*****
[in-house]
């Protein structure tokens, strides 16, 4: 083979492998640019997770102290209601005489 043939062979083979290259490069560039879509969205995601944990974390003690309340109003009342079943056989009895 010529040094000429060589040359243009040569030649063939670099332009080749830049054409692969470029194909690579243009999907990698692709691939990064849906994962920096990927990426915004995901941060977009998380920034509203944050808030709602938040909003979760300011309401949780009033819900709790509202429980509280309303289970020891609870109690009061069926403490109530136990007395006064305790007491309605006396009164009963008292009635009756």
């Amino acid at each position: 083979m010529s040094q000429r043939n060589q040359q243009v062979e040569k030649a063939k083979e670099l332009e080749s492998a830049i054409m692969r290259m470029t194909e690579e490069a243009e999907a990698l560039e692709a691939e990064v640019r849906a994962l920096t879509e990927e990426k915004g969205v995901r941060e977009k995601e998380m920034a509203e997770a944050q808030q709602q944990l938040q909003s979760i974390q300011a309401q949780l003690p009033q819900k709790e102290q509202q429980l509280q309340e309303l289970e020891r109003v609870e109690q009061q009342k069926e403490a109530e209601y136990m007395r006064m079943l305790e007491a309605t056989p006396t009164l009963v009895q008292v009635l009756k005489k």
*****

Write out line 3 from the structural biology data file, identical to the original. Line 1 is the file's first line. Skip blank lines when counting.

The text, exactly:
């Amino acid at each position: 083979m010529s040094q000429r043939n060589q040359q243009v062979e040569k030649a063939k083979e670099l332009e080749s492998a830049i054409m692969r290259m470029t194909e690579e490069a243009e999907a990698l560039e692709a691939e990064v640019r849906a994962l920096t879509e990927e990426k915004g969205v995901r941060e977009k995601e998380m920034a509203e997770a944050q808030q709602q944990l938040q909003s979760i974390q300011a309401q949780l003690p009033q819900k709790e102290q509202q429980l509280q309340e309303l289970e020891r109003v609870e109690q009061q009342k069926e403490a109530e209601y136990m007395r006064m079943l305790e007491a309605t056989p006396t009164l009963v009895q008292v009635l009756k005489k």